Melanie Soble's Reviews > Mrs. Frisby and the Rats of NIMH

Mrs. Frisby and the Rats of NIMH by Robert C. O'Brien
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's review
Sep 23, 2011

really liked it
bookshelves: read-for-libs-642
Read in September, 2011

1. This book would fall under the category of a junior book, fantasy and science fiction.
2. What would you do to save a member of your family? This book tells the tale of Mrs. Frisby and her four mouse children. As a recent widow, Mrs. Frisby is faced with a problem when her youngest child falls ill. To save him she will have to ask for help from strangers. Will she have the courage to do her part?
3. critique
a. As a Newberry winner, this book has its strength in the character development throughout the story. The author cleverly kept you on the end of your seat while you rooted for the female heroine! How can a mouse possibly befriend a crow – and then trust him enough to fly? Will she actually go inside an owl’s house? She must realize what they eat for dinner. Who will the wise owl send her to for help? Read the story to find out!
b. In the beginning of the story, Mrs. Frisby is described as a typical mother who worries for her children but seems pretty average. You then start to realize that this is not an average when she finds a crow in distress. She risks her life for the crow who then promises to return the favor. She decides to ask him for help because she does not know what she is going to do to save her son’s life. She bravely climbs on his back to talk to the owl for help. At first, the owl says there is no hope, but changes his mind when she mentions her husband’s name. Mrs. Frisby is written as a highly developed character with a multitude of emotions. She’s scared, brave, thoughtful, observant, and hopeful throughout the tale.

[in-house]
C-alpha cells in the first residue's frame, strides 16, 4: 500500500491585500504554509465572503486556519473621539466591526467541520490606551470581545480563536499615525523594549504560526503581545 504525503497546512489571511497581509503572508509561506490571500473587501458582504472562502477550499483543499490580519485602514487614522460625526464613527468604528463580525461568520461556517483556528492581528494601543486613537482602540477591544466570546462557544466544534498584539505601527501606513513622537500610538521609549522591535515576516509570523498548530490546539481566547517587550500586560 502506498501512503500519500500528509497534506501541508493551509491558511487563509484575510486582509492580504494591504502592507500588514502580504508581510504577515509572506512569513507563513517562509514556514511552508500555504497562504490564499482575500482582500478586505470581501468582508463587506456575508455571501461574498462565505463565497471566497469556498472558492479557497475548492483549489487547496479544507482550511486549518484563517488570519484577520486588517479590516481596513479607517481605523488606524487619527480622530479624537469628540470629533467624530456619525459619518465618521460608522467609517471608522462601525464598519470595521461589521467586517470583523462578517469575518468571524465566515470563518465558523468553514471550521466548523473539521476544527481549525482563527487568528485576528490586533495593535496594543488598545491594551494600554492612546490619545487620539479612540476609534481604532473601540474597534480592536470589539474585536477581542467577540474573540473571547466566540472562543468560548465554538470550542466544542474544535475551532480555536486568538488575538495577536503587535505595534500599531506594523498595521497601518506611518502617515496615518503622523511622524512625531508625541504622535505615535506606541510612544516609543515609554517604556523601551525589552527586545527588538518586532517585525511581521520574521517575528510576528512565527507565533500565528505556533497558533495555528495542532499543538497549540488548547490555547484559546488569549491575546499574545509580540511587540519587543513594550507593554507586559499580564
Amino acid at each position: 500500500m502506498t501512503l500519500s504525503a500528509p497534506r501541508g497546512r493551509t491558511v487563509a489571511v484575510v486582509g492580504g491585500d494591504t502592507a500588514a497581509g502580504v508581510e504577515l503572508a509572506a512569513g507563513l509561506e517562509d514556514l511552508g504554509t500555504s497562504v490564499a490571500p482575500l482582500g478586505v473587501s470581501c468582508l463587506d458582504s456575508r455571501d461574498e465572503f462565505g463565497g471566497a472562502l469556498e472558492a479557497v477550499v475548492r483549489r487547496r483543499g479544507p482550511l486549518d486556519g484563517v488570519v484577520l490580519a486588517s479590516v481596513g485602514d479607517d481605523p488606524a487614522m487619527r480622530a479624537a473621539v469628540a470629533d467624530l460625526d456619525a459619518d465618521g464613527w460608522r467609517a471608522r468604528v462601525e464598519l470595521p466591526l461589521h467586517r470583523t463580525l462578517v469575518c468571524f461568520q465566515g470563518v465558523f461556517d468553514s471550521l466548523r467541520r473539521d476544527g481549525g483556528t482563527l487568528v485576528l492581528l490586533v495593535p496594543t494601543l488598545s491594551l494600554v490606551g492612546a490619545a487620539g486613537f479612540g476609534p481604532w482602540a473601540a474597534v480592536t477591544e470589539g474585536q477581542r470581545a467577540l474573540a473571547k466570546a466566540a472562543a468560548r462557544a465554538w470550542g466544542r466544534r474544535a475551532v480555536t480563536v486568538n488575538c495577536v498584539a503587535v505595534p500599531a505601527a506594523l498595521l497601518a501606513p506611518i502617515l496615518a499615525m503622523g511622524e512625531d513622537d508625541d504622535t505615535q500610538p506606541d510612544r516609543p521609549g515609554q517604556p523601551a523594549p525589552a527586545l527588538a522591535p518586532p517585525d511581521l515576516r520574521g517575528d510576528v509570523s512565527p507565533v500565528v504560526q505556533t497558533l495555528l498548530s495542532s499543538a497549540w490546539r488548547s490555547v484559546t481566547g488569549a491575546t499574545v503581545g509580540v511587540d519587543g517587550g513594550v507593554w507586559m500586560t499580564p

c. Mrs. Frisby should be a frightened mouse. After all, don’t mice scurry away when you see them? Instead, this mouse is a female heroine who saves her whole family. She first helps Jeremy the crow when he is tied to the fence. She is scared of the cat but still comes to assist the crow. Later, knowing that her son’s life is in danger, she still climbs aboard the crow’s back for a terrifying flight to see the owl.
4. a curriculum connection
Mrs. Frisby and the Rats of NIMH could be related to the curriculum in many ways. One would be the idea of the scientific method and how scientists test their hypotheses. Another connection would also be science related – the cycle of the seasons and the reasons why the mice move throughout the year. The food chain could be related so that Mrs. Frisby’s fear when she entered the owl’s house could be further examined.

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